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News & Highlight


  • Among the hottest colours of spinel today is the cobalt blue variety, seen here in this bracelet by Dior.
  • Gold ring featuring a 2.68-carat pink spinel from Luc Yen, Vietnam, accented with diamonds by Piaget.
  • Earrings featuring rough spinels in some of the gem’s many colours by Suzanne Syz.
  • Ring featuring an orange centre spinel accented by red spinels and diamonds by Alessio Boschi
  • The 50.13-carat Hope Spinel is thought to be an antique Mughal spinel that was recut. It sold at Bonhams in London in 2015 for US$1.47 million. (Photo: Bonhams)
  • The Timur Ruby is actually a 352.50-carat spinel, whose history is intertwined with Mughal rulers before transferred to Britain, where it was made into a necklace for Queen Victoria in 1853.
  • For centuries, spinels were thought to be rubies. One of the most famous spinels in history is the“Black Prince Ruby”, which adorns the Imperial British Crown, now in the Tower of London. (Photo: Cyril Davenport)

The sparkle of spinel

By Cynthia Unninayar

Throughout its history, spinel has been one of the world’s most under-appreciated gemstones. Today, however, a quick tour around the world’s major gem and jewellery shows that spinel, in its myriad colours, is not only highly regarded, but it is the hottest gemstone of the year. 

Spinel is a species of minerals made of magnesium and aluminium oxide, with the formula MgAl2O4 that forms in the cubic crystal system. It has a hardness of 8 on the Mohs scale and is heat-resistant. The name “spinel” may be derived from the Latin “spina” meaning “thorn”, due perhaps to the points of its octahedral structure in the gem’s rough form.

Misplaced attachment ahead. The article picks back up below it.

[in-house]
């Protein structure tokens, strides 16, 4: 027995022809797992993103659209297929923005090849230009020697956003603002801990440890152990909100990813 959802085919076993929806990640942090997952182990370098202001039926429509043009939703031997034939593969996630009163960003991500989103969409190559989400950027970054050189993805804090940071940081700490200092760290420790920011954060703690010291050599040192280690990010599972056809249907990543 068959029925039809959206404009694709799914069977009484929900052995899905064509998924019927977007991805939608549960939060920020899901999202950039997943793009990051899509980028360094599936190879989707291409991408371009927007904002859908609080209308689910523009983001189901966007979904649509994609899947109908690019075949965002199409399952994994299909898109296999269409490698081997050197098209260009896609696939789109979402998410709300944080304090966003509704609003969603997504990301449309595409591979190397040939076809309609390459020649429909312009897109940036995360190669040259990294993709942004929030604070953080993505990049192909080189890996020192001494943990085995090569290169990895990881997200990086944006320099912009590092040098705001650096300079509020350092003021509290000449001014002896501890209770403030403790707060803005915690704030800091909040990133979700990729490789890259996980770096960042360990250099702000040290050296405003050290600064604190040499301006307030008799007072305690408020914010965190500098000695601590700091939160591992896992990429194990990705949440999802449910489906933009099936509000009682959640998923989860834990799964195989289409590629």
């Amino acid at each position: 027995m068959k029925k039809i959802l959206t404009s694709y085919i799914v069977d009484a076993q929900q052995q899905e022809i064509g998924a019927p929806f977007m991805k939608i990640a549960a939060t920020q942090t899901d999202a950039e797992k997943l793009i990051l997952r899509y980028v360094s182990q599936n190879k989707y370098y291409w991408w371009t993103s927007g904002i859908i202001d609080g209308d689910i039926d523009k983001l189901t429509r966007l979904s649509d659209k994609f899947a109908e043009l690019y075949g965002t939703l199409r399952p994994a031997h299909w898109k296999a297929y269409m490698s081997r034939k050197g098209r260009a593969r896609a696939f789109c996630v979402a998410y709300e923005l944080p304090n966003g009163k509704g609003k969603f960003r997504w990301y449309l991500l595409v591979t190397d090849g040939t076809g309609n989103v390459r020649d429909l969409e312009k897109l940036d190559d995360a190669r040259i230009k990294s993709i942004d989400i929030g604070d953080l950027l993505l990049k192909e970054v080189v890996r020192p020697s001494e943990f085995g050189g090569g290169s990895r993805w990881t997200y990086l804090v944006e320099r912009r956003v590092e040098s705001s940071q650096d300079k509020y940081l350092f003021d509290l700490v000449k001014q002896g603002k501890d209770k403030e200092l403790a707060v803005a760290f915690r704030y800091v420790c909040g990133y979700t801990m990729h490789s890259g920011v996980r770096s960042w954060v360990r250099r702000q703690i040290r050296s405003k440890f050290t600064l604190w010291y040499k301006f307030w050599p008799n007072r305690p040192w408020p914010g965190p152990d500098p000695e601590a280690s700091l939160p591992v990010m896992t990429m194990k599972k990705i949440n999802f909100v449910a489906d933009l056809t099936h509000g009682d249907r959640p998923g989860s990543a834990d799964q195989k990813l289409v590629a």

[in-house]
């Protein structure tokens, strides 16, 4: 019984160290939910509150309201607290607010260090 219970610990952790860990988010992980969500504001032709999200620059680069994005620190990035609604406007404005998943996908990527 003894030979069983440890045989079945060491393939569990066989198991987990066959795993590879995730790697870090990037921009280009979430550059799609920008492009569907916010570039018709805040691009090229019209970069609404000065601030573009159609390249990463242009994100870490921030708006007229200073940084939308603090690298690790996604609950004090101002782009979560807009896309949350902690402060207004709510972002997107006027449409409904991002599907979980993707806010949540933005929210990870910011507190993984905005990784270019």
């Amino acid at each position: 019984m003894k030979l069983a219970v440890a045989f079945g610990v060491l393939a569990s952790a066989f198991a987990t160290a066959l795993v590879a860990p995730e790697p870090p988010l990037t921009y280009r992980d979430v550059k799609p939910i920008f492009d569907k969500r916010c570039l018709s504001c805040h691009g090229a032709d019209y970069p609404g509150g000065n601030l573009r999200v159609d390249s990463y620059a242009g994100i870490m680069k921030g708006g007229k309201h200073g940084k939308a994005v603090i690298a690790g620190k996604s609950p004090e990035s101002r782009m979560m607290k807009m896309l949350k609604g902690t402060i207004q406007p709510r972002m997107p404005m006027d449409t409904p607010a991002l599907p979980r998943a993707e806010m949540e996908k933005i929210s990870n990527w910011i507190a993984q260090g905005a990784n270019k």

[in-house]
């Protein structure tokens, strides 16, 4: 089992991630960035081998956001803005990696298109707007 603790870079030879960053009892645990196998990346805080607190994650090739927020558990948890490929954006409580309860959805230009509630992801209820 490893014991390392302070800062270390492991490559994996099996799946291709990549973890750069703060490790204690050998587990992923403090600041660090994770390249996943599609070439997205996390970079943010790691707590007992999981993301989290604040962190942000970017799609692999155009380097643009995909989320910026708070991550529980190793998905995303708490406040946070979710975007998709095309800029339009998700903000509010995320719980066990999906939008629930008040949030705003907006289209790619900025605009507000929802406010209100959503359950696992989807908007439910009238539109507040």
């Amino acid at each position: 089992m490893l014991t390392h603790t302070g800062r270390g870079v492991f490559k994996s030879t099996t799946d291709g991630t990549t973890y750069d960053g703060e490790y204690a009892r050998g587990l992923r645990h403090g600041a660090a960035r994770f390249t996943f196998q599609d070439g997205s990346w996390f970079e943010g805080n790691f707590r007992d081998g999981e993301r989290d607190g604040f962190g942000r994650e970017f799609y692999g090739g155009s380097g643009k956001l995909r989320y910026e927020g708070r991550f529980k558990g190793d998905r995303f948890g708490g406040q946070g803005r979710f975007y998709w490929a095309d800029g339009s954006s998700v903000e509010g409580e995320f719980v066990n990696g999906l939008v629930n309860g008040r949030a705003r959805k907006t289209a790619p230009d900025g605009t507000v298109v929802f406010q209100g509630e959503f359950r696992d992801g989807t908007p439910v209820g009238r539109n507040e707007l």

It is an “allochromatic” gemstone, meaning that it gets its colour from light absorbing “impurities”, i.e. trace elements that are not essential parts of spinel’s atomic structure, but that give the gem its colour. The most common “chromophores” found in spinel are cobalt, iron, chromium and vanadium. While the colour story is complex, fundamentally, the colours are created when one or a combination of these metals replaces the colourless magnesiumions in spinel’s chemical formula. 

In its pure state—i.e. with no impurities—spinel is colourless, but this type is very rare in Nature. In general, its colours range from very light pastels to strong vibrant tones, in hues of pink, red, orangey-red, lavender, purple, blue, black and, rarely, green and yellow. Grey and blue spinels are the result of iron impurities, although the very saturated “cobalt blue” colour comes from the presence of cobalt in the crystal lattice. Chromium creates the pink and red tones, while different ratios of these trace metals results in the various tones of purple and lavender. Vanadium is thought to be responsible for the rare yellow and orangey tones. Today’s hottest colours in spinel are intense pink and red along with the electric “cobalt blue”.